running system, so if that running system has speakup or screen reader, it can
then be used as such.

I also see that the fabulous system-rescue-CD has had speakup since late 2008.
I don't understand why sysrescd includes both partimage and partclone,
excepting perhaps for completeness' sake. sysrescd is probably the first tool
to which I turn when I need to do a quick initial diag/repair of a dead or
failing system. I haven't ever done anything like this, but it seems to me
that sysrescd/partclone, with speakup and/or a sighted helper, would be a
free and quick way to accomplish the OP's needs. If, upon cloning the disk this
way, the new disk failed to boot (Windows and/or Linux), then there's little
lost, and the OP could then try other possibilities, including your commercial
software suggestion.

The OP's choice of Arch Linux is interesting, as it suggests (to me) that he
is willing to get under the hood and tinker. Running *any* CD/USB live
distribution (vinux, or arch live, or no doubt a number of speakup-enabled
live CD/USB's) would be enough to get the OP to a speakup command line,
and from there utilize (possibly after additional downloads) various Linux
tools, ranging from dumb (dd-rescue) to smart (partclone). Although I am
not blind, I run almost exclusively in 25x80 command-line mode, and I've
fixed/rescued innumerable systems in that mode.

In short, if your impression is that my position that the commercial software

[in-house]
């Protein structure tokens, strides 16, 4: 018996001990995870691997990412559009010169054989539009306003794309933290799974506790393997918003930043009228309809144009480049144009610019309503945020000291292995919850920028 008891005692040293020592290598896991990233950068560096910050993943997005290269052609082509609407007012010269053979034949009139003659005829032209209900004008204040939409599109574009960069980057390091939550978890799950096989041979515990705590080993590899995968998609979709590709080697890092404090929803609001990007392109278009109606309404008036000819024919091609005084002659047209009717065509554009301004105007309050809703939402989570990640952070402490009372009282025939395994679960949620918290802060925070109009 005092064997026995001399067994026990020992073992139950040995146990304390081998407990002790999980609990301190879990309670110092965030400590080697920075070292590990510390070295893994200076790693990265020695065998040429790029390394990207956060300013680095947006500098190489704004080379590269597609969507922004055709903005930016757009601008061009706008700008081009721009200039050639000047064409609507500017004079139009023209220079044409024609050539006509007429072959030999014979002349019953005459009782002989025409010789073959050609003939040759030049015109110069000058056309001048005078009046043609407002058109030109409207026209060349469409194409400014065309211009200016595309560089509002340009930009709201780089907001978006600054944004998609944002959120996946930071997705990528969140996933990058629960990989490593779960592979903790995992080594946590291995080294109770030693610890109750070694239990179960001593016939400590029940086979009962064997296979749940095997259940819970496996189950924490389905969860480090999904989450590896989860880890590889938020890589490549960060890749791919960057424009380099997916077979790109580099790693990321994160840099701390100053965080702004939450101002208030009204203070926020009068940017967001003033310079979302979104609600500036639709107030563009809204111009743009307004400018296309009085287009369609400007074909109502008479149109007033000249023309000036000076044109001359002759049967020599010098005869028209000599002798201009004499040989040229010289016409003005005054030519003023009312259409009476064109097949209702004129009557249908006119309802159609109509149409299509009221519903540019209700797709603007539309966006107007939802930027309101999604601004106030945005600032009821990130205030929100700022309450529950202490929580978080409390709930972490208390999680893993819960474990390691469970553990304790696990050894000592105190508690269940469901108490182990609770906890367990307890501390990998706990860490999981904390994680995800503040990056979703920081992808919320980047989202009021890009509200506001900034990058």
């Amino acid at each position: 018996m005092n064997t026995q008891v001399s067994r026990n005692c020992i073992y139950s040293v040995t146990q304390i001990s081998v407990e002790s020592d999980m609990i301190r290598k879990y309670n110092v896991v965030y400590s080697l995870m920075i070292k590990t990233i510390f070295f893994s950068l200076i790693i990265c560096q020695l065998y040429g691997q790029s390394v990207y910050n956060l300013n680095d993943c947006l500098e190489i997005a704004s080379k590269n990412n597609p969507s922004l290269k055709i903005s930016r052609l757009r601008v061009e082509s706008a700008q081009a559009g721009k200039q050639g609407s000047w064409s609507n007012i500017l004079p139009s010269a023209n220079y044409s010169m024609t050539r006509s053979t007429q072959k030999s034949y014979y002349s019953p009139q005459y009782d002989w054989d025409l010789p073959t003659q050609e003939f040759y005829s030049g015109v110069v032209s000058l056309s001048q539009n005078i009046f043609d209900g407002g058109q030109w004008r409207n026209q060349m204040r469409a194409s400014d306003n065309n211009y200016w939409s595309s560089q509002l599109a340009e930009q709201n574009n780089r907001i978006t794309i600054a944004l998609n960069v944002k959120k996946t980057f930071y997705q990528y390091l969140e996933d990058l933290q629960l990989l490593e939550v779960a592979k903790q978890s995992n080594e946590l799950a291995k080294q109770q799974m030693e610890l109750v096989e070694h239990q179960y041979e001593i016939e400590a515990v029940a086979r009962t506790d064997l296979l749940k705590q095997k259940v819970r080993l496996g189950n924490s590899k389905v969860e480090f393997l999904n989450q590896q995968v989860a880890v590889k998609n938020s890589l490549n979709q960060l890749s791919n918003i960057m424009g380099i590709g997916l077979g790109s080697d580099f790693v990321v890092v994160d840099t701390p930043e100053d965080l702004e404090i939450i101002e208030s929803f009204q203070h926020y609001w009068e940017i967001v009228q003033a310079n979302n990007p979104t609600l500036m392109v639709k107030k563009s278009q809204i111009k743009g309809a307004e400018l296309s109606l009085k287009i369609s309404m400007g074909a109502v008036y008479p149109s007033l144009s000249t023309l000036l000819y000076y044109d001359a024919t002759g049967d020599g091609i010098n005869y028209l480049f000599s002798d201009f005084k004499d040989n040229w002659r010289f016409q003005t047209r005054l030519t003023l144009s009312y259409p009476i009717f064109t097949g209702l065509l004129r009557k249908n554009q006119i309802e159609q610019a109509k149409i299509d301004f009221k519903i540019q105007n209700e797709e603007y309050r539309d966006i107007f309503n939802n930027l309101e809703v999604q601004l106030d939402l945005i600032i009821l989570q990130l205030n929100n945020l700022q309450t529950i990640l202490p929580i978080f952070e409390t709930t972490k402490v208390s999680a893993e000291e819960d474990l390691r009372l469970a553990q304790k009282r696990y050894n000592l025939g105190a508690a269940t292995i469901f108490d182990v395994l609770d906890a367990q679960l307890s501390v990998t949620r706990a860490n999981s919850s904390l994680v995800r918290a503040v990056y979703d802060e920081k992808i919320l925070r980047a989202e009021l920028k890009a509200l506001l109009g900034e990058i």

suggestion is in any inferior, that's not what I meant, and that's not what I
think. Rather, a Linux-specific solution consisting of free software was my
suggestion as it usually is, in fact, good enough. In this particular case,
since the OP was set on buying a new drive, there also would be no harm in
trying various cloning scenarios to the new drive, with a quick test to see the
results. As I stated, I've had success with just copying Windows (XP) systems
with just dumb cloning/block-copying; my experience with Windows (as a long-ago
Windows programmer) strongly suggests that such dumb copying stands a good
chance of working (admittedly, there are innumerable reasons that it would not
work, but there's not a guarantee of failure).

P.S. there are many google hits on: "windows xp" clone disk OR drive "dd"
Some report failure. But many report success. I believe that the most common
failure modes are where the disk geometry is changed or the cloning is only for
the Windows system Partition. However, in this case, the OP was contemplating
replacing the drive with the exact same model (currently, used ones are going
for $36, shipping included, on eBay). Moreover, since drives larger than about
20GB are usually LBA-addressed rather than CHS-addressed, the geometry (mostly)
doesn't matter under Windows XP. Finally, since the cloning is for the entire
hard drive, including the boot sectors and such, the chance of failure is
further decreased (as opposed to cloning only a particular partition).

Henry Yen                                       Aegis Information Systems, Inc.
Senior Systems Programmer                       Hicksville, New York